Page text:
Bilal has seem to risen into mainstream life from out of nowhere. This album drop is like running into your long lost high school friend you used to clown with in American Literature back in high school. You're like "aw man, I can't believe it's you! It's so good to see you!" But in the back of your mind you're thinking "wow, he's changed. A LOT!" Well, this is Bilal in a nutshell. Much of his creations have changed since his debut album First Born Second in 2001. Those who are expecting to hear another "Soul Sista" track should probably step away from this album in the record store (or Best Buy, Walmart, Amazon or where ever you shop for music). This is nothing like the guy we used to know.
This has to be the greatest album of 2010, arguably this decade, that expresses the mind of a musician. Aside from adding his anti-crooned out, all naturale vocals to love ballads, Bilal composes songs that are thought-provoking, deep-thinkers that just might hurt the average consumer's noggin. Airtight's Revenge goes an extra emotional step that most singers and songwriters choose to leave alone in their quest to the top of the music business.
A few of the songs on this album were remakes of previous Bilal brainchildren, but given a twist to fit Airtight's Revenge's sound. "All Matter" went from a jazz stream of consciousness to an adventurous, lesson-teaching track, but it lost its sincerity in the process. The blame for this falls on the production behind this, as well as the majority of the album. The band seemed so focused on sounding untouchable they forgot the emotional aspect of music.
These are songs that go deep, really deep, into subject matter Bilal fans - those who responded to the unreleased, the real, sophomore album Love for Sale well - will appreciate. The only thing that hinders them from enjoying it is how difficult it is to follow his change from his last album from nine years ago (which for anyone would seem easy to do, as old "fans" may not even remember it).
He tackles issues that most R&B crooners forget to cover - religion, parenthood, poverty and other socially conscious topics. "Little One," the most straightforward track on this album, is a song to his children about wanting to always be there, even when he's not. He says "I can help you walk, but can't make you stand" to illustrate that his presence should be felt whether or not he's there. Though the band keeps the track mellow and borderline boring - and could very well put your kids to sleep if you play it for them, it is probably the best lullaby (besides "Rock-a-Bye Baby" of course) you could play for your child.
The best head-nodder on this album is definitely "Flying." A song about the downside to drug abuse, as if no one knows of them, the song is near flawless. With elements of hiphop, soul and folk, Bilal tells a dark story of a travelling girl who lost her mom and dad during a drug bust, became a prostitute and a crackhead, pill-popping stripper, using drugs to ignore her surrounding though it is the cause of her tragedy. Raw in nature, his delivery is grand - like, he shits on every single R&B artist in this song by being as liberal as possible: using his entire vocal range, writing the most vulgar lyrics and dialect, and keeping the band as dark and soul-stirring as possible. It feels like a resurrection of Donny Hathaway on this song!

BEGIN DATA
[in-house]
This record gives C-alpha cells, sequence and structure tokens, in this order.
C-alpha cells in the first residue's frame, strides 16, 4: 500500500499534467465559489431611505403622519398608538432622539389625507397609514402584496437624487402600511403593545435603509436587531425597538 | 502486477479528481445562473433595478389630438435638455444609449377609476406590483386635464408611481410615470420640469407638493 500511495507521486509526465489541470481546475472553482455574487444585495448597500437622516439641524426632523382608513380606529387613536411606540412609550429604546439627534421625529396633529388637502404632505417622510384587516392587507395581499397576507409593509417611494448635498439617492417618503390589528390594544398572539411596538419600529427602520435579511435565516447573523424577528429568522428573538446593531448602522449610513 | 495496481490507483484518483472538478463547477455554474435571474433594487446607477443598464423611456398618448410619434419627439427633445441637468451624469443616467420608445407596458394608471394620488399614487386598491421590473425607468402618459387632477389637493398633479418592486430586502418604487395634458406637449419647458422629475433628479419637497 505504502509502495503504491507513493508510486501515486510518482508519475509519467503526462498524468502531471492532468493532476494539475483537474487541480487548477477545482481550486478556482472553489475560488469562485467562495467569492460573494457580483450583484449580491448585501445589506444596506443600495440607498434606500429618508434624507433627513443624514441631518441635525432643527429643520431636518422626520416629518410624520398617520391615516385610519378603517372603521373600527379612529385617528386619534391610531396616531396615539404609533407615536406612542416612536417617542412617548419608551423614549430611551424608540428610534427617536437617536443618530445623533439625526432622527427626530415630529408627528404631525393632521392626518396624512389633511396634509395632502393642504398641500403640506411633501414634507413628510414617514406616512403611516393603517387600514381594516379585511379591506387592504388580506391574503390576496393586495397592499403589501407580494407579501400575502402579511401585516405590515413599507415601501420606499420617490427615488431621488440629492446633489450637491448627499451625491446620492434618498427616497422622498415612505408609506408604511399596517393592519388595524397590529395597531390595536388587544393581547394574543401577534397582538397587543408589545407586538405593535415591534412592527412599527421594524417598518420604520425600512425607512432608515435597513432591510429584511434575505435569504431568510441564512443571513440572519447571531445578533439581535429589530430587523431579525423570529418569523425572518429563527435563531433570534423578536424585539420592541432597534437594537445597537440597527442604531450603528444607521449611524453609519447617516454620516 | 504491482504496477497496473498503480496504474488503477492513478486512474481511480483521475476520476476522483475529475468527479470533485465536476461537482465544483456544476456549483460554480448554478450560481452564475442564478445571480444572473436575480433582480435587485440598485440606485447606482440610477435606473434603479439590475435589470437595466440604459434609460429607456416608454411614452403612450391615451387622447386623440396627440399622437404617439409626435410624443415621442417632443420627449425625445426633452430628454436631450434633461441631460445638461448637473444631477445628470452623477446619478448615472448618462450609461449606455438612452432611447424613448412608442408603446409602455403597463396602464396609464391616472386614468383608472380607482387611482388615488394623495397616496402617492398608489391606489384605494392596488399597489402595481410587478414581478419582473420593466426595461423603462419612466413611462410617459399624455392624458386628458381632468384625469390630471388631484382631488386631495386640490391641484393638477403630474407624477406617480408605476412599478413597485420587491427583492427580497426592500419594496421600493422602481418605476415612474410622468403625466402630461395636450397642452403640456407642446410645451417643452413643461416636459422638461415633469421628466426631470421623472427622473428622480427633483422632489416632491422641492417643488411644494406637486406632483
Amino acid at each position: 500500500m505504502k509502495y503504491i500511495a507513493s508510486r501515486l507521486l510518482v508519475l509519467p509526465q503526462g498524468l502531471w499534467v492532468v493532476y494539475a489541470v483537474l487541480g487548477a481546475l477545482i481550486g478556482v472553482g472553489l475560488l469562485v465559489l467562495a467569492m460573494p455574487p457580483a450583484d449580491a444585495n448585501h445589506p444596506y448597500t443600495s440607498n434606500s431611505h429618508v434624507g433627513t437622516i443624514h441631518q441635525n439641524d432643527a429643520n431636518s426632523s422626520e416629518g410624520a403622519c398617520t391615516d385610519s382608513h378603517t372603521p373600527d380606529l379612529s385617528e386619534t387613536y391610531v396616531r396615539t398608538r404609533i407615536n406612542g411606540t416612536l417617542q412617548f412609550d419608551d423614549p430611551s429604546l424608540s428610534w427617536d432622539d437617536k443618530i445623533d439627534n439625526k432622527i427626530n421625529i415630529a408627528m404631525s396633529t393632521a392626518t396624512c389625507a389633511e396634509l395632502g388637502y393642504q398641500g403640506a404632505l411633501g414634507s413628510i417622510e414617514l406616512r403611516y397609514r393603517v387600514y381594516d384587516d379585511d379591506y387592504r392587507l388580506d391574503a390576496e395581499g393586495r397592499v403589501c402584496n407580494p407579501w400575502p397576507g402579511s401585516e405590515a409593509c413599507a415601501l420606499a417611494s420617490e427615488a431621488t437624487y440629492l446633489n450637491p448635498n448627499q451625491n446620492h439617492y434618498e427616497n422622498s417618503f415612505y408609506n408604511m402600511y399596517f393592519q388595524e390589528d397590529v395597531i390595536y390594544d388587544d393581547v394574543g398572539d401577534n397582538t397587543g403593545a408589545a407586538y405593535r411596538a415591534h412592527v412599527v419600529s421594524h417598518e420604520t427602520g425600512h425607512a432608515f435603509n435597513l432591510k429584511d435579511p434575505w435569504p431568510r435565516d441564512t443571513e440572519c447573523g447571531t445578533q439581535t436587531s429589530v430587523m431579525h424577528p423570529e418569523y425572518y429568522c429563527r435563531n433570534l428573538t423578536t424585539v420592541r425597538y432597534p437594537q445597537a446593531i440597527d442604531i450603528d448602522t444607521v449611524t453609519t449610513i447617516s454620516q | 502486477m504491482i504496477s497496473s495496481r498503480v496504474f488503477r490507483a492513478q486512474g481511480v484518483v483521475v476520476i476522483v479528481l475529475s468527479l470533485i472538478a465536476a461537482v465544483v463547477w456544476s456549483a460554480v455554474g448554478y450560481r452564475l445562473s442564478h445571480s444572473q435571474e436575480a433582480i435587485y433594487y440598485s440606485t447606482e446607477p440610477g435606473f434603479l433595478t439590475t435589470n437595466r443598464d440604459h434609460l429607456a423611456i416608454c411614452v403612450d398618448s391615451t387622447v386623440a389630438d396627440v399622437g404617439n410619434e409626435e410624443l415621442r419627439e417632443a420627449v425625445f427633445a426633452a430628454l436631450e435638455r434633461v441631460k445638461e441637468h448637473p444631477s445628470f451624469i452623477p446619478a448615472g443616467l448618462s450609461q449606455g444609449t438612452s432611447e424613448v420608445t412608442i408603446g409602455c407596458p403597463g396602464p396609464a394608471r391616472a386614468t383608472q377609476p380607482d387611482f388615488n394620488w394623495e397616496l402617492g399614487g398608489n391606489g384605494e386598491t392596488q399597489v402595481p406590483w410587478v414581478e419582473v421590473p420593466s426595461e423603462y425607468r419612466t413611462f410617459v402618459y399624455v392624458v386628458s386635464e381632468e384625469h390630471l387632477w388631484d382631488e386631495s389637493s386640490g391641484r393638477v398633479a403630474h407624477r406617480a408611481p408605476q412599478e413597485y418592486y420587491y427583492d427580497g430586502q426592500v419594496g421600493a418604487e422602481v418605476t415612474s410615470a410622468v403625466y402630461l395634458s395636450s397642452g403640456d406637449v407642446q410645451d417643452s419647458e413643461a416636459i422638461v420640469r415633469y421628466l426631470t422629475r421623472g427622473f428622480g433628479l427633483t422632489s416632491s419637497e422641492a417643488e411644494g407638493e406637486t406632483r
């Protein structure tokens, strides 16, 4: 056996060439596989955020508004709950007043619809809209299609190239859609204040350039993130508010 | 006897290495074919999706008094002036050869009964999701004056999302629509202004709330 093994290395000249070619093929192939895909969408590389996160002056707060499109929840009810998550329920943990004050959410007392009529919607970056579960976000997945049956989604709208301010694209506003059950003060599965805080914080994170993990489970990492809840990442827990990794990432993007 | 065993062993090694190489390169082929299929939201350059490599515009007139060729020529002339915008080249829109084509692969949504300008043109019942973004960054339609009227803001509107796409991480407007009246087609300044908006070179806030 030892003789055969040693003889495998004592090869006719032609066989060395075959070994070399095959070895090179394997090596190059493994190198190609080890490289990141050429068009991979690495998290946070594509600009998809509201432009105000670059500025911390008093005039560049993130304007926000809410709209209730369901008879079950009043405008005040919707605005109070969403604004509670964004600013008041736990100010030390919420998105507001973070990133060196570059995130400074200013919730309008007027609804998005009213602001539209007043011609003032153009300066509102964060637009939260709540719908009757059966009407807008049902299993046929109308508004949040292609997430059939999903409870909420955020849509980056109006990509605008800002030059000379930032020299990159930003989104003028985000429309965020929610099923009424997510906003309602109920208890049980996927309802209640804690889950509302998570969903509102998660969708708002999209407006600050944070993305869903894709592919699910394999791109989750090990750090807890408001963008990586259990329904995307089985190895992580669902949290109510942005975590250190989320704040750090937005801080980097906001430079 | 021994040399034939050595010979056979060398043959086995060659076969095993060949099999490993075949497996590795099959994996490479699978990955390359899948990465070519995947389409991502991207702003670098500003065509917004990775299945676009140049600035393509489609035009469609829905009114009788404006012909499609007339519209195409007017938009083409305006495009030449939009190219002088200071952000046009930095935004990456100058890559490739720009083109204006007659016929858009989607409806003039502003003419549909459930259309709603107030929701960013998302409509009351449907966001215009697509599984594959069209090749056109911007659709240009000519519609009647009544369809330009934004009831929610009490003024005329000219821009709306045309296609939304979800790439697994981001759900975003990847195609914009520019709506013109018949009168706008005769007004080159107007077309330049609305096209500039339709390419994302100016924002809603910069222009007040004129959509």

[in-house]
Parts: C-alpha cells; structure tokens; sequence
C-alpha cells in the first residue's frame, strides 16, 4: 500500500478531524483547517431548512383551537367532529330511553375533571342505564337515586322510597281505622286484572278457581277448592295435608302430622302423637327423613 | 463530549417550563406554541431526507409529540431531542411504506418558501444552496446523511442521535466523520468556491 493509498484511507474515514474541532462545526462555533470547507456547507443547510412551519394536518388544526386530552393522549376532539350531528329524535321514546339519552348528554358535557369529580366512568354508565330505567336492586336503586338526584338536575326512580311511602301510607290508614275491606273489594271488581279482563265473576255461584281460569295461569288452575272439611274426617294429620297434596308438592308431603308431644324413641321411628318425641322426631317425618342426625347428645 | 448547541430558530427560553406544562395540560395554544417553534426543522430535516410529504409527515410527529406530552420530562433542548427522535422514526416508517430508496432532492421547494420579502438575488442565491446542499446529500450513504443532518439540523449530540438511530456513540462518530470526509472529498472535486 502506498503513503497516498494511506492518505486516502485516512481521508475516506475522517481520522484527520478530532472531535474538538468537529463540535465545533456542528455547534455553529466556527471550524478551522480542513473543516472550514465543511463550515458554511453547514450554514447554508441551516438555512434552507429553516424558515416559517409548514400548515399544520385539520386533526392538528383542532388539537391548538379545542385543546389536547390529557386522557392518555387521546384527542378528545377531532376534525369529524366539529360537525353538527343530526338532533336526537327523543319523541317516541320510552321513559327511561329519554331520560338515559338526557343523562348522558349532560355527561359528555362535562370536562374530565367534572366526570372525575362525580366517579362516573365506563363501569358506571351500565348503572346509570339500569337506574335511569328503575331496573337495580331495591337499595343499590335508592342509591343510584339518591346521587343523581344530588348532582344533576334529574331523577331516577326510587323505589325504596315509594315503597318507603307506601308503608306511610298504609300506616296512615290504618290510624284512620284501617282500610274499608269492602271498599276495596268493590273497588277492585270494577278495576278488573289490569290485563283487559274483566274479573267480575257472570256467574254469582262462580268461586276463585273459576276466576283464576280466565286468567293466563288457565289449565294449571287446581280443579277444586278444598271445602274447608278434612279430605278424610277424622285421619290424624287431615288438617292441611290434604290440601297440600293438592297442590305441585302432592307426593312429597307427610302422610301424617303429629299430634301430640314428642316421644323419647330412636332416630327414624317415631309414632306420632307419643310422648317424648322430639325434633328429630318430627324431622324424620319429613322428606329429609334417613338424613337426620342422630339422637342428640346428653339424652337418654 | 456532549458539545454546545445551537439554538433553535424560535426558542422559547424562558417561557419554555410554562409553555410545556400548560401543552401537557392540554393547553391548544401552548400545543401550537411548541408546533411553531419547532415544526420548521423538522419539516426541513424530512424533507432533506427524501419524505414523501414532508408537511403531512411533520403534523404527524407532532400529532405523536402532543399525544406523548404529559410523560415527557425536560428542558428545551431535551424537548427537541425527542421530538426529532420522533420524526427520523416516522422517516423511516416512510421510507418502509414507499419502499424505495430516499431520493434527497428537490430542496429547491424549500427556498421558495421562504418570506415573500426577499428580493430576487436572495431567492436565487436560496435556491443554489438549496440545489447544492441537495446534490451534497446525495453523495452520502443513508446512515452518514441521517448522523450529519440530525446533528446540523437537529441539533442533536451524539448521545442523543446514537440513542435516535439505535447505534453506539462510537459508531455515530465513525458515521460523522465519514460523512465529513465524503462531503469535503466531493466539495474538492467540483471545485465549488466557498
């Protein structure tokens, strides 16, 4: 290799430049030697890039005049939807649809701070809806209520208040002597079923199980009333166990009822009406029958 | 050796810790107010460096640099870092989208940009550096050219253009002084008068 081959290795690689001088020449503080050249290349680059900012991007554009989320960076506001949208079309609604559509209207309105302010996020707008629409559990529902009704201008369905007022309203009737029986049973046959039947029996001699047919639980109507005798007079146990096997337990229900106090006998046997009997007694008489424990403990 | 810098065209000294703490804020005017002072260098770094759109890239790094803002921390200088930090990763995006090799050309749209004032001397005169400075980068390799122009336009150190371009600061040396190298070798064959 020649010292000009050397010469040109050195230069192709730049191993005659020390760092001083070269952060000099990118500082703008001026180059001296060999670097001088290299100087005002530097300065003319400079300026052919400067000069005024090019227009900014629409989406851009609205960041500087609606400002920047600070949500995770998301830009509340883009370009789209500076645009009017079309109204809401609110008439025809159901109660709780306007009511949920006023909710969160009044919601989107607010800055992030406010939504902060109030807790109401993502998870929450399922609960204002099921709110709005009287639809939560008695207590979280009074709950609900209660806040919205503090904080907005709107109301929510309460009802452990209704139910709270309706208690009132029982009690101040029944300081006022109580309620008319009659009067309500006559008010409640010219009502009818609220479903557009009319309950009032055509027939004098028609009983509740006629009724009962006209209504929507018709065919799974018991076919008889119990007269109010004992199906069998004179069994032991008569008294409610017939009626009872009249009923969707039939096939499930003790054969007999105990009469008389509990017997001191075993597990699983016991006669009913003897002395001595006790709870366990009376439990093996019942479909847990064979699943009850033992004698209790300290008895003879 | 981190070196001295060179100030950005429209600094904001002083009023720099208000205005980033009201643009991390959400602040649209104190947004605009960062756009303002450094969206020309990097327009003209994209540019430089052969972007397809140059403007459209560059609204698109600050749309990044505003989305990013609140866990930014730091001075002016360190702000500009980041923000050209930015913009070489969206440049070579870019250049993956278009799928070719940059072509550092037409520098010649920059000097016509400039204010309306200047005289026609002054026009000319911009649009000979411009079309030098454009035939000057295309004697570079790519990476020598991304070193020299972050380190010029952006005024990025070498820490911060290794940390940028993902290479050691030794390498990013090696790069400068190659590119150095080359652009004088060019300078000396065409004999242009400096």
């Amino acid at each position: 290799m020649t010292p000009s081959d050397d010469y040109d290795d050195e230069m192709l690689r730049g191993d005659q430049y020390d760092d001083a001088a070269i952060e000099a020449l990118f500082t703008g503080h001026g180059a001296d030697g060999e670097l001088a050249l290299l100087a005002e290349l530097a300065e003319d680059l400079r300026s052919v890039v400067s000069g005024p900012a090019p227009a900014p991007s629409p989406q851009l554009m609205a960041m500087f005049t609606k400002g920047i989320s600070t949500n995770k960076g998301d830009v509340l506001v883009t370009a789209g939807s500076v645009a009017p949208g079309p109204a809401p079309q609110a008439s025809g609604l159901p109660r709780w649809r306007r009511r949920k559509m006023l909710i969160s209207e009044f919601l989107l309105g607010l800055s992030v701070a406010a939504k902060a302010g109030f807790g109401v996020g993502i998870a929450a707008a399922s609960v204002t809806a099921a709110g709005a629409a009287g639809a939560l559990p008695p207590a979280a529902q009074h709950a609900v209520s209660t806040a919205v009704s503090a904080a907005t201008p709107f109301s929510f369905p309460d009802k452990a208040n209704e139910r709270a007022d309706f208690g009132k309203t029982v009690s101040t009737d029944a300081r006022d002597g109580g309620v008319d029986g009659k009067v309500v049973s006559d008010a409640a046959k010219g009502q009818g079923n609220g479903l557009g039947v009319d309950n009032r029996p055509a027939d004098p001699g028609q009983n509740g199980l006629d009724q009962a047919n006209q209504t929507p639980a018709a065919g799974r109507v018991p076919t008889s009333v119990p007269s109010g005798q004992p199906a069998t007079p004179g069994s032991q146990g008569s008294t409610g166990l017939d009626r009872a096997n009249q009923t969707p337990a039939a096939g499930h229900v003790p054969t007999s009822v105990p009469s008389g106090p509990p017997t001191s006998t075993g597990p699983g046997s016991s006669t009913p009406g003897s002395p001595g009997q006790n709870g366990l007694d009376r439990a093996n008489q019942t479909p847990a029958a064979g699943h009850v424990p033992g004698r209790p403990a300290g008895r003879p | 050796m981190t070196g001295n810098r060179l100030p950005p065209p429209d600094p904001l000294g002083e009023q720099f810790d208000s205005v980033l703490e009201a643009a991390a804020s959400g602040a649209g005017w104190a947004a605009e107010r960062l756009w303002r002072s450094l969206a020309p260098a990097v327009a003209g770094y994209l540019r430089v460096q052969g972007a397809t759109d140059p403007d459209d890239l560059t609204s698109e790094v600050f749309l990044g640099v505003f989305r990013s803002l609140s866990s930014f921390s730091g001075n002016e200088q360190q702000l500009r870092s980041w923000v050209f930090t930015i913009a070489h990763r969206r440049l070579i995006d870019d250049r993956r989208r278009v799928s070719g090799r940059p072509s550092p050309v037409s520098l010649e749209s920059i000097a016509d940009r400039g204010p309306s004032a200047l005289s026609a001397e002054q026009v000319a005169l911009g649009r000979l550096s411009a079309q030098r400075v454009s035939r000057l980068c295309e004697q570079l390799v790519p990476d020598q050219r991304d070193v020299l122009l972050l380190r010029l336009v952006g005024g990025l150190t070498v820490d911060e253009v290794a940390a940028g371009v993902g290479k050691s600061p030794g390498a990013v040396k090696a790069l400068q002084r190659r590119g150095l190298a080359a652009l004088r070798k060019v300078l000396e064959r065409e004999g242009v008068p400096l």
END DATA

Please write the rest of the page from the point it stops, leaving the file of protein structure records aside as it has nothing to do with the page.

He reaches a level of boldness, according to how to be successful in 2010, in his songwriting through tackling these issues as well. In "Think It Over," instead of just humming a tune like "look, I'm sorry I left you" Bilal drops line that combine changing history with matters of the heart. He puts himself and his lover in the shoes of Martin and Coretta King by saying "I needed air / I stepped out / on the balcony / and the world took me out." I really enjoy how he calls out Obama in "Robots," as his presidency is in no way stopping "the machine" that is out to control us all!
Throughout Airtight's Revenge, Bilal showed signs of sarcasm in his voice. In "Who Are You," he tells tales about religion being a non-factor in how people should judge one another, but uses an old, old, traditional style of lyricism for this particular track with his usual vocalism. It goes from being innovative based on the lyrics alone to layers and layers of how expansive music is and how religion is incorporated into it. The song starts like a tale fresh out of Aesop's Fable but ends like a track a Rastafarian would enjoy rolling a fat one to.
Overall, Airtight's Revenge exemplified a deep-thinking progressive artist like Bilal. Although the album is a bit difficult to understand, it does carry itself freely from beginning to end. All elements of songwriting came out of this project, something that is well worth the wait. Not to mention Bilal's singing, though it hasn't changed much, is still untouchable. Some songs could have had less going on, production-wise, but it came off as necessary, especially considering its purpose - exploring the mind of Bilal.
Star's Grade: A-